Wednesday, 18 June 2014

AX 2012 R3 Demand Forecasting Basics

The two big features of the R3 release has clearly been the TMS and the new WAX. Unfortunately, Demand Forecasting a requirement for supply chain planning has also been added to  R3  . It is the first time we are seeing Demand Forecasting in any Microsoft Product, with a clear shift in the ideology to focus on the Supply Chain. In this post first i want to discuss the practice demand forecasting in the the supply chain, and then compare this with the functionality in AX 2012 R3. This will serve two purposes, not only will the rather hazy subject of forecasting be clarified, it will also shed light on how functional consultants can customise the module to make it more advanced.

Demand Forecasts the result of taking historical demand data from the company in forming the future plans for true predicted demand. To this effect the levels which forecasts can be made can determine the accuracy of the forecasts. The requirement is also dependent on company policy and at what level procurement is done.
  • Customer Level
  • Product Level
  • Product Group 
  • Territory
  • Region
  • Corporate Level

Before we look at the techniques of forecasting from a academic perspective, let me first discuss how to setup the demand forecasting module in AX 2012 R3.

Within the Master Planning Module traverse down to setup and Demand Forecasting Parameters. The form you should see can be seen in Figure 1.





As you see the Demand Forecast Unit is the first field that has to be defined. It is the unit in which the AX will calculate the forecast. The next two cubes are the Demand Forecast Intitial, and Demand Forecast Initial Accuracy cubes that have to be deployed to the Analysis Server. The deployment is a prerequisite for the Demand Forecasting. Demand Forecasting is AX is based upon the SSAS Forecasting algorithm that has been around for years within SQL Server but only now being introduced in R3.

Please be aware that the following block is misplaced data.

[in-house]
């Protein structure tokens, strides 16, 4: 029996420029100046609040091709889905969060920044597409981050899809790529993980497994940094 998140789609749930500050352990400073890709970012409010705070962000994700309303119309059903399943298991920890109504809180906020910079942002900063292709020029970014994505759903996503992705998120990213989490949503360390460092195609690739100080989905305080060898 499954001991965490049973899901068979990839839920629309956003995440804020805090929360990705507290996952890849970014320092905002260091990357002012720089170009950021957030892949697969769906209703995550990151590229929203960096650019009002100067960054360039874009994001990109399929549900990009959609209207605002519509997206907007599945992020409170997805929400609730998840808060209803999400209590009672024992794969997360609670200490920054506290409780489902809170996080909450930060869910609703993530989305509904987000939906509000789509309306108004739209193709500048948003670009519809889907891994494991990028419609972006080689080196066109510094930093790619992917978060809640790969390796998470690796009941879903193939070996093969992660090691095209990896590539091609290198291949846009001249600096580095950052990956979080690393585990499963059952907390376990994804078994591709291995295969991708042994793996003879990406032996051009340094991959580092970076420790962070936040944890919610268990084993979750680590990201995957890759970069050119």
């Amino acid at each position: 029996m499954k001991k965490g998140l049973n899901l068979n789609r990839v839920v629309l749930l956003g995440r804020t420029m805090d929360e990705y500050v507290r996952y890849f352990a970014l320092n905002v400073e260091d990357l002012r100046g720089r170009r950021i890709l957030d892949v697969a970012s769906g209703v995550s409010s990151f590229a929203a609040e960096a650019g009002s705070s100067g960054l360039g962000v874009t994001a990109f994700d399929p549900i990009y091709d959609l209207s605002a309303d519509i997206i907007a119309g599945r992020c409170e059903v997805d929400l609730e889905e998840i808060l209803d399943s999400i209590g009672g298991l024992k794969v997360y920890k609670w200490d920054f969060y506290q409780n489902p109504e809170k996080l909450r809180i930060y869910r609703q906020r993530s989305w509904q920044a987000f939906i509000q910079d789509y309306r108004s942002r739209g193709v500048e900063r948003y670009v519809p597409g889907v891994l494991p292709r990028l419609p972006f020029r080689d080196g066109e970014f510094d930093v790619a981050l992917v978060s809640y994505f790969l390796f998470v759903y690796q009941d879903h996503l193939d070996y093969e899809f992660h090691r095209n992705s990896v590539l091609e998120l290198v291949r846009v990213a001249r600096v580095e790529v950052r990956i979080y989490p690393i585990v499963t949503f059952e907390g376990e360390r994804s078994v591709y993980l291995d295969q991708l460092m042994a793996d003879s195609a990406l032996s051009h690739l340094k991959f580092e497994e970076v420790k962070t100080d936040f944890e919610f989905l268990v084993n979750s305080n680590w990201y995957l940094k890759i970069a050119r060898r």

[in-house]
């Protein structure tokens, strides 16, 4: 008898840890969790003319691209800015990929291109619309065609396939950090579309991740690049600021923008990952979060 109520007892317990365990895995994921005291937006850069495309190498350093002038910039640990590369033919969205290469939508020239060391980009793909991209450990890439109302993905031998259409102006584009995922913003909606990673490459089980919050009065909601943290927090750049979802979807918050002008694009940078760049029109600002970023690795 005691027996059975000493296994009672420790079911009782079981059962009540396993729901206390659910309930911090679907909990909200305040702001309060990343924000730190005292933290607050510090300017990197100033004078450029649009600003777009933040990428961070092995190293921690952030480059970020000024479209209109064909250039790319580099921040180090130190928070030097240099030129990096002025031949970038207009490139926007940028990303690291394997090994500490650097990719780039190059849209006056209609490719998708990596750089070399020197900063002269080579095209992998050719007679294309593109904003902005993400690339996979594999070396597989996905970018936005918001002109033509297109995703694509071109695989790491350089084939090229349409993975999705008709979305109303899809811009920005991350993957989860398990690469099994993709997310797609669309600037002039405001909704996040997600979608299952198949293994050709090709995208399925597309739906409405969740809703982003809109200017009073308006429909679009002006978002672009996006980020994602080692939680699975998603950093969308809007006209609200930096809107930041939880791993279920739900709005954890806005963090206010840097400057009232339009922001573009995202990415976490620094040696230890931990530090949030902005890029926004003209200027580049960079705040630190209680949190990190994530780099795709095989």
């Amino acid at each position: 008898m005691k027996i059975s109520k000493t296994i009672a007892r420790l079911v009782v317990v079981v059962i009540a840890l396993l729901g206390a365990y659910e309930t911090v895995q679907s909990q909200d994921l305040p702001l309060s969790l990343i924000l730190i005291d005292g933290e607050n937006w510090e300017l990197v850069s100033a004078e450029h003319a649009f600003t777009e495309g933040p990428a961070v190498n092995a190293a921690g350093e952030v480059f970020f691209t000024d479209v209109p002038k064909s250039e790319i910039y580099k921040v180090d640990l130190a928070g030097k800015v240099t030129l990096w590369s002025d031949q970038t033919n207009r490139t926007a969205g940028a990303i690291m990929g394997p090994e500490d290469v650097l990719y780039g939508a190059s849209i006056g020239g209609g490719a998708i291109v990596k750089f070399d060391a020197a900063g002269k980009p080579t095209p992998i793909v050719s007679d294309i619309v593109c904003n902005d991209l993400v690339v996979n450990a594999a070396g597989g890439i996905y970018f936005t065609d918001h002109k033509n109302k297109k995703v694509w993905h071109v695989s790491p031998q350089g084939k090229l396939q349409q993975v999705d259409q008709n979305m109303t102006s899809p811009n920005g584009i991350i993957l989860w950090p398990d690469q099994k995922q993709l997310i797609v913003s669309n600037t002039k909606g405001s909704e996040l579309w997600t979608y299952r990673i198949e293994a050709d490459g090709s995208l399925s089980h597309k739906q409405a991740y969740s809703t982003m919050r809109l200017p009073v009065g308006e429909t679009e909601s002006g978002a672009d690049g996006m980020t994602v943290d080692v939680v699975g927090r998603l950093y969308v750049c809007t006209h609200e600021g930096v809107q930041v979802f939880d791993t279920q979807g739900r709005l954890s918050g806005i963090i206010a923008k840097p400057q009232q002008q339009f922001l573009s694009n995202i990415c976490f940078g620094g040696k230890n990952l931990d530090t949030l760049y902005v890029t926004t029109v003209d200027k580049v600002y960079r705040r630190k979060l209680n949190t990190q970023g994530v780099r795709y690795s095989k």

Fourthly a path has to be defined where AX can output the excel file of forecasted values.

The next selection allows the user to define from what type of historical data should the forecast be based on. The options include almost all the modules in AX where items can be consumed.


The Forecasting algorithm section is the most important. There are two options to use the copy from historical data and SSAS Time Series forecasting models.

Copy from historical data only creates the forecast baseline from historical data, while the SSAS options does the same using the SSAS time series algorithm.

For more information on the SSAS Time Series Algorithm check out visit MSDN . In the event that this SSAS method is chosen then the user has the opportunity customising it by adding and removing features, but it is optional. Furthermore it requires thorough understanding of the algorithm .

The next setup is to define the detail of the forecast, as mentioned in the first list of this tutorial.


As you see the available dimensions in AX 2012 are unto the best practices of Demand Forecasting, thus finding a connection between academia and industry. The next and final stage of the setup is to define the Item Allocation Keys; to set up the items for which the forecast will work. Again you can define the algorithm parameters and transaction types for each allocation key group if necessary. Stay tuned for more on Item Allocation Groups.

Item selection is critical to demand forecasting. Practically it is not feasible to forecast and plan the supply of all the items. Thus the general practice is to use Pareto Analysis and ABC classification to determine which products are worth forecasting. It is a fact that forecasting is very time consuming and generally considered to be incorrect. In this regard AX is lacking. There is no functionality that is in built that can maintain ABC classification of products. Using the historical demand a simple functionality can be developed to update the ABC classification on a periodic basis. This will help reduce the time that is required by forecasters or planners. Another addition that can be made to AX is the use of Mean Average Deviation (MAD) to further classify products. After generating the baseline forecast, the forecast accuracy feature in Master Planning will calculate the Mean Absolute Deviation (MAD) for the historical demand and forecasts. With a little customisations it is possible to use this data to then reclassify products according to ABC to pinpoint the items which have the most deviation and then subsequently find a solution.

Hypothetical Solution

  1. Import the MAD figures into a table in AX 
  2. Run a activity to reclassify the ABC of specific products according to MAD (This can be a bi weekly or monthly activity)

Items with the most deviation will require tighter control on the ordering policies so they could potentially be promoted to the higher category.



Note Another perquisite to any of the features in the Master Planning Modules is to first set up the Intracompany Planning Groups.






1 comment:

  1. Varun....some of the screenshots on your blog are not showing up...plzzz check...like the latest post and here and discrete BOM --part 1 & part 2...

    Thanks for the post....Learning DAX... are you functional or tech....

    ReplyDelete